Harrogate (Stonefall) Cemetery
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War Graves week arrives in Harrogate

War Graves Week is a new initiative aimed at encouraging communities to come together and discover the World War heritage on their doorstep – learning about the stories of those commemorated by CWGC in the UK and the skills, dedication and expertise of those CWGC staff who work to keep their memory alive


Today the Commonwealth War Graves Commission (CWGC) brought its first ever national awareness week to Harrogate, North Yorkshire with a special socially distanced event at Harrogate (Stonefall) Cemetery.

War Graves Week is a new initiative aimed at encouraging communities to come together and discover the World War heritage on their doorstep – learning about the stories of those commemorated by CWGC in the UK and the skills, dedication and expertise of those CWGC staff who work to keep their memory alive.

 

Elizabeth Smith, Public Engagement for the CWGC was joined by a number of distinguished guests including; Mrs Johanna Ropner, the Lord-Lieutenant of North Yorkshire, Councillor Trevor Chapman and Mrs Janet Chapman, the Mayor and Mayoress of Harrogate, Andrew Jones MP and Lieutenant Colonel Simon Farebrother MC, Commanding Officer of the Army Foundation College to share some of the fascinating stories of the men and women whose stories live on in Harrogate.

With over 1,000 Commonwealth war graves, Harrogate (Stonefall) Cemetery is one of the largest CWGC sites in the North of England. The cemetery was created in 1914, but many burials are airmen who died during the Second World War when bomber command bases were established across Yorkshire. They include men and women from across the Commonwealth, including 17-year-old Canadian Sergeant Joseph Pollon who died on this day in 1944 and is now buried along with the Canadian members of his crew at Harrogate.

Throughout War Graves Week, events and activities are being held up and down the country to raise awareness about war graves in the UK. In the UK alone there are more than 12,500 war grave sites maintained by CWGC, and every single one contains a human story worth connecting with.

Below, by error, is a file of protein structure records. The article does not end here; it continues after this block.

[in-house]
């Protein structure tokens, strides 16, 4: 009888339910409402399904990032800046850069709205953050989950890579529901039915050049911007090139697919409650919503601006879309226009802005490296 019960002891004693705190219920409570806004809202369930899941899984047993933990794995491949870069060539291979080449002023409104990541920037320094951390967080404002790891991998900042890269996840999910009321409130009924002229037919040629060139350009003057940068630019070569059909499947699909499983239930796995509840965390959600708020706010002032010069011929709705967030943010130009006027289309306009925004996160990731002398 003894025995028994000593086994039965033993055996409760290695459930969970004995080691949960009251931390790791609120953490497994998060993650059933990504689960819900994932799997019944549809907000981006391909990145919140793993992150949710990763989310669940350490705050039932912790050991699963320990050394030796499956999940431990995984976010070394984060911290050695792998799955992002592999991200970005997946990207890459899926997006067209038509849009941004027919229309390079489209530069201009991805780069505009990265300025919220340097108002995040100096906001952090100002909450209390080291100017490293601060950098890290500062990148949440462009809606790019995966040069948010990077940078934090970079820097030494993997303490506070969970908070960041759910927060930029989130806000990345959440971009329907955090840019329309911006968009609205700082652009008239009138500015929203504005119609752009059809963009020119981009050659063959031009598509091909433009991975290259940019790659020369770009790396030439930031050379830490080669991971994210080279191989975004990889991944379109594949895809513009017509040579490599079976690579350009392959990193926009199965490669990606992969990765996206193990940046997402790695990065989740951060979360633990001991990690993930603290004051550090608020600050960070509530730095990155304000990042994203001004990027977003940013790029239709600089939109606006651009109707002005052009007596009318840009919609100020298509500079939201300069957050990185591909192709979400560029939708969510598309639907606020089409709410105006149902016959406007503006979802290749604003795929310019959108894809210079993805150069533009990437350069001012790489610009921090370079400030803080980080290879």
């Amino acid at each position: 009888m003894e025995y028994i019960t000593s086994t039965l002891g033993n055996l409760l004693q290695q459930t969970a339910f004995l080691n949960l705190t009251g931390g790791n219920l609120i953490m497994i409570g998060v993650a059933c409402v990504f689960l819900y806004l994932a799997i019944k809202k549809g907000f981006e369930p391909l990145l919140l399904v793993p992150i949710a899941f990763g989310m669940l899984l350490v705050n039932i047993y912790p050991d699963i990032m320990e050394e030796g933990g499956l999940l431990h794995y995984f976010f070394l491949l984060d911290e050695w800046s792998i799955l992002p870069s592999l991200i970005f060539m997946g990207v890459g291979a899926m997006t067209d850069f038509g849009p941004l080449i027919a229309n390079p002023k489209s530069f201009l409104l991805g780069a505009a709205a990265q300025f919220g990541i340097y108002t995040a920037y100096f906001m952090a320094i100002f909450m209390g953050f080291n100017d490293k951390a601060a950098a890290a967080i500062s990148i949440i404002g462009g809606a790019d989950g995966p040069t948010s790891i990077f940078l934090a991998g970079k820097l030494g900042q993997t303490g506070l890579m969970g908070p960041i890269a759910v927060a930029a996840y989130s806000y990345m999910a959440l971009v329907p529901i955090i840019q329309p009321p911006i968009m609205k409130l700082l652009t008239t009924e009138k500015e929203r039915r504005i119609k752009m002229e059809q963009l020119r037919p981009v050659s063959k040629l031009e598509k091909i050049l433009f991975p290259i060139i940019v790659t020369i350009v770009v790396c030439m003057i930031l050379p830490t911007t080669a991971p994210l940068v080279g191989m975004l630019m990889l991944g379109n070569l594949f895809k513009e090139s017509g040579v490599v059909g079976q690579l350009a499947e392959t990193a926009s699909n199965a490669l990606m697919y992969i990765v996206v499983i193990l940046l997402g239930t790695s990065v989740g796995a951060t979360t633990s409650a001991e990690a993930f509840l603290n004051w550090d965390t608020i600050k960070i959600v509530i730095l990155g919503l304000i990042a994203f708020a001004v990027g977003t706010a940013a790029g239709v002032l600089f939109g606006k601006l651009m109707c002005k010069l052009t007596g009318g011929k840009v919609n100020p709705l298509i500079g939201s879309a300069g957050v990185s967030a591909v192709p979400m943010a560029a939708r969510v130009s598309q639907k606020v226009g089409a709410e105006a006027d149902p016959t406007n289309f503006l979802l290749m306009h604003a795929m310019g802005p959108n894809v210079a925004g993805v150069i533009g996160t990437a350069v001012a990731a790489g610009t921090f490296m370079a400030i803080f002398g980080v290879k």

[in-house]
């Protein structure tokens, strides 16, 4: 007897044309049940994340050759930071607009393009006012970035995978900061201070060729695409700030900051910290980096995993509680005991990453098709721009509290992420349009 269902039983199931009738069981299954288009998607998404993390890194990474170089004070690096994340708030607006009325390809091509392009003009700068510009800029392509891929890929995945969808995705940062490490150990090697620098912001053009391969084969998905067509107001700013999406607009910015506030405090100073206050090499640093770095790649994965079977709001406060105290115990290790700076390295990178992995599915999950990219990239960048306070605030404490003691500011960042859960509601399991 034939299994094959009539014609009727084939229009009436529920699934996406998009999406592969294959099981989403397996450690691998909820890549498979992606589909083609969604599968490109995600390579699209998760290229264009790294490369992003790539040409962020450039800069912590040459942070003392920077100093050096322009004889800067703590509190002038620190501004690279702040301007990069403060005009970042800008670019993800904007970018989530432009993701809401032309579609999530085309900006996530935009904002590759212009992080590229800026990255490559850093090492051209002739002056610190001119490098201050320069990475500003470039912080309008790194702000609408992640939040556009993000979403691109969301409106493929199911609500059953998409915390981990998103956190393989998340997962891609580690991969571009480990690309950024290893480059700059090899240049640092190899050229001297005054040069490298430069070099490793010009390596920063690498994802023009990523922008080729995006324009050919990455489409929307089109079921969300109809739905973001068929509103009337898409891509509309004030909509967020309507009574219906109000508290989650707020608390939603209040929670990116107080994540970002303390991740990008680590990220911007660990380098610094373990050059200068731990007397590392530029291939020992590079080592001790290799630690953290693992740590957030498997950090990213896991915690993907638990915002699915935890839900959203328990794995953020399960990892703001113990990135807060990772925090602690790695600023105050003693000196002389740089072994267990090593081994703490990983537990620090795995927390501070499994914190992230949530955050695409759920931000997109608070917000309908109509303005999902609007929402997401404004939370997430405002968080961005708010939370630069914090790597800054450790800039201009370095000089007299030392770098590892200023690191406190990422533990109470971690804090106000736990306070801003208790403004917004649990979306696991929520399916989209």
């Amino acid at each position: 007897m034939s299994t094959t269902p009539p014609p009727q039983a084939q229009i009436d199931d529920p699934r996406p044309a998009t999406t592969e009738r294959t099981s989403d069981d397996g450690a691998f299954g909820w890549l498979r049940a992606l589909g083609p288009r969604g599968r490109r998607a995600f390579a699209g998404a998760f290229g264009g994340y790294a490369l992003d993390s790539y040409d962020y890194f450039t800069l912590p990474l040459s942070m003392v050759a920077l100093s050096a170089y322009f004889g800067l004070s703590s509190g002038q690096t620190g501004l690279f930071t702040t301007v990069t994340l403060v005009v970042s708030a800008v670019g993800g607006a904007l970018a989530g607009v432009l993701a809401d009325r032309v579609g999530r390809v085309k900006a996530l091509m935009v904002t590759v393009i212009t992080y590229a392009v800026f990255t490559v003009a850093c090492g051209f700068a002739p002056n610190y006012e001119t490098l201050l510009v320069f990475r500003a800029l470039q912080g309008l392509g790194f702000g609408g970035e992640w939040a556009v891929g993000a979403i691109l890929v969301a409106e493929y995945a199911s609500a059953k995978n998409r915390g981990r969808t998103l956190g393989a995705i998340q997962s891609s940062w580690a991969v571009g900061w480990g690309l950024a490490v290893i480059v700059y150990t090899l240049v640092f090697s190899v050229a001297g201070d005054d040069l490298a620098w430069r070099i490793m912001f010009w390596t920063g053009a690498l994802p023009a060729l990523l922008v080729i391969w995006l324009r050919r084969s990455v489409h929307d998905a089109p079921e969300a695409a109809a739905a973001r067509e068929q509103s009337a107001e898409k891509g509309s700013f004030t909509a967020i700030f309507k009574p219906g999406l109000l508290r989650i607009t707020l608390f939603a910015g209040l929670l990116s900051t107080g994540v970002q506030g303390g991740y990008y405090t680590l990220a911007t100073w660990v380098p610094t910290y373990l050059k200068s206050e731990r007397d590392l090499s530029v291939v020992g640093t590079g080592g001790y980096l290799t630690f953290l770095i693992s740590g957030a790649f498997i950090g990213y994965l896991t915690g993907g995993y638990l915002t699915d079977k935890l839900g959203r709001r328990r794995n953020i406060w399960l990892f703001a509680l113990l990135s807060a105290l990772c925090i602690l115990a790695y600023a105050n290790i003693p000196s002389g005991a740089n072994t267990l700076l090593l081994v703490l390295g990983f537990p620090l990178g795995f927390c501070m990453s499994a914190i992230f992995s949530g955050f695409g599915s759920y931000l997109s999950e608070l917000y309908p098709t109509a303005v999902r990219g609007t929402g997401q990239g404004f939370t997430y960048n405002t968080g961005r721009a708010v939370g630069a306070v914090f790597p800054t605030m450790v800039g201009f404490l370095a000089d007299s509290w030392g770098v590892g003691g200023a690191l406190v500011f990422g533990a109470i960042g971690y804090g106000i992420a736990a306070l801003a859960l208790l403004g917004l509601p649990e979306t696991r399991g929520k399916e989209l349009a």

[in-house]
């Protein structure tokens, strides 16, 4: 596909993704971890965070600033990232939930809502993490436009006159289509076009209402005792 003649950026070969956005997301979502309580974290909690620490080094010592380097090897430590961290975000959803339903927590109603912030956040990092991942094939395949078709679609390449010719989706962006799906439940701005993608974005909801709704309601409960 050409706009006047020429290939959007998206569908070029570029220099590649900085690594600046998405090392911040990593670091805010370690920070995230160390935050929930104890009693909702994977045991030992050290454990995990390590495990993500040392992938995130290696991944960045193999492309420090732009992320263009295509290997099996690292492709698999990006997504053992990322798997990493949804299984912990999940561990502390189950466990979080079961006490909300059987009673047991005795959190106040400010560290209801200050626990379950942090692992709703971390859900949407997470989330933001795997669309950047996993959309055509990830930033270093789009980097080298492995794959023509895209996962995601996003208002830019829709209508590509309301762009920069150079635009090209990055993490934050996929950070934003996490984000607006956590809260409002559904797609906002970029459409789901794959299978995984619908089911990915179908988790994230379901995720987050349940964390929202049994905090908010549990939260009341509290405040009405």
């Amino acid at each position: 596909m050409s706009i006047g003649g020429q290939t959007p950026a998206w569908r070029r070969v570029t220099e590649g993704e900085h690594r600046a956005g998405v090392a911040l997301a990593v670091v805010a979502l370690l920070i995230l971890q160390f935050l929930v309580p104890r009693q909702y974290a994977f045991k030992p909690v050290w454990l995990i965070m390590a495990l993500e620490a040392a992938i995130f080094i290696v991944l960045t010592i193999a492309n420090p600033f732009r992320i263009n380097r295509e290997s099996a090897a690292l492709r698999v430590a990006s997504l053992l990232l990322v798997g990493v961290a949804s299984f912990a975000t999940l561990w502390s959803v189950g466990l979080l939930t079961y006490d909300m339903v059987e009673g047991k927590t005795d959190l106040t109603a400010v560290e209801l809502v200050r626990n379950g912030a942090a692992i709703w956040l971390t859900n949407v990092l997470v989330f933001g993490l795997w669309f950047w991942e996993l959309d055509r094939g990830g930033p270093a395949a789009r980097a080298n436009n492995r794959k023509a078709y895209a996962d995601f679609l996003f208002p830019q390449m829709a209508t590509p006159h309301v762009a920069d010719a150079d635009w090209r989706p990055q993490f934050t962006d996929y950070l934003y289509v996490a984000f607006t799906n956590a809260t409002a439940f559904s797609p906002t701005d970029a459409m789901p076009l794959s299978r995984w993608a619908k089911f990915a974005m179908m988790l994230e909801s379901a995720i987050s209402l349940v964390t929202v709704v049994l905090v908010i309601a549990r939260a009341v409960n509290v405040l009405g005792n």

Although the war graves and memorials that bear the names of the fallen can be found in almost every town and city across the country, few people are aware that the stories of those who fell in the World Wars live on in their local communities.

To coincide with War Graves Week CWGC launched a special postcode search function for its online war dead database at www.cwgc.org/wargravesweek

 

The new postcode search contains the records of more than 400,000 World War personnel, whose CWGC war dead record includes a publicly listed address. Entering a postcode reveals the nearest street in which a war casualty was from – presenting an opportunity for people of all ages to welcome the memory of these men and women back to the streets where they lived.

Claire Horton CBE, Director General of the CWGC, said:

We are delighted to be launching our first ever War Graves Week at Harrogate (Stonefall) Cemetery. For us at the Commonwealth War Graves Commission, remembrance and the sharing and caring for World War heritage is a daily duty.

We wanted to take a chance to help people to see that work in action and make a local discovery. Many people already know about their family’s links to the World Wars, but all of us have somewhere we call home today, and those places have their own stories too.

 

Claire Horton CBE, Director General of the CWGC, said:

By simply entering your postcode on our website you can take the first step towards making a new connection. We want people to share the stories they find and download a tribute for the men and women from their communities and display it in their window for War Graves Week.

Behind every name on a war grave or memorial is a human story waiting to be discovered and War Graves Week is the perfect opportunity to do just that

 

Mrs Johanna Ropner, the Lord-Lieutenant of North Yorkshire said:

I was pleased to attend today’s War Graves Week event at Harrogate (Stonefall) Cemetery. We owe so much to the generations that came before us and what better way to pay tribute than to keep their stories alive in our own community. I would encourage everyone to find out more about the men and women commemorated by CWGC here at Stonefall and indeed around the world.


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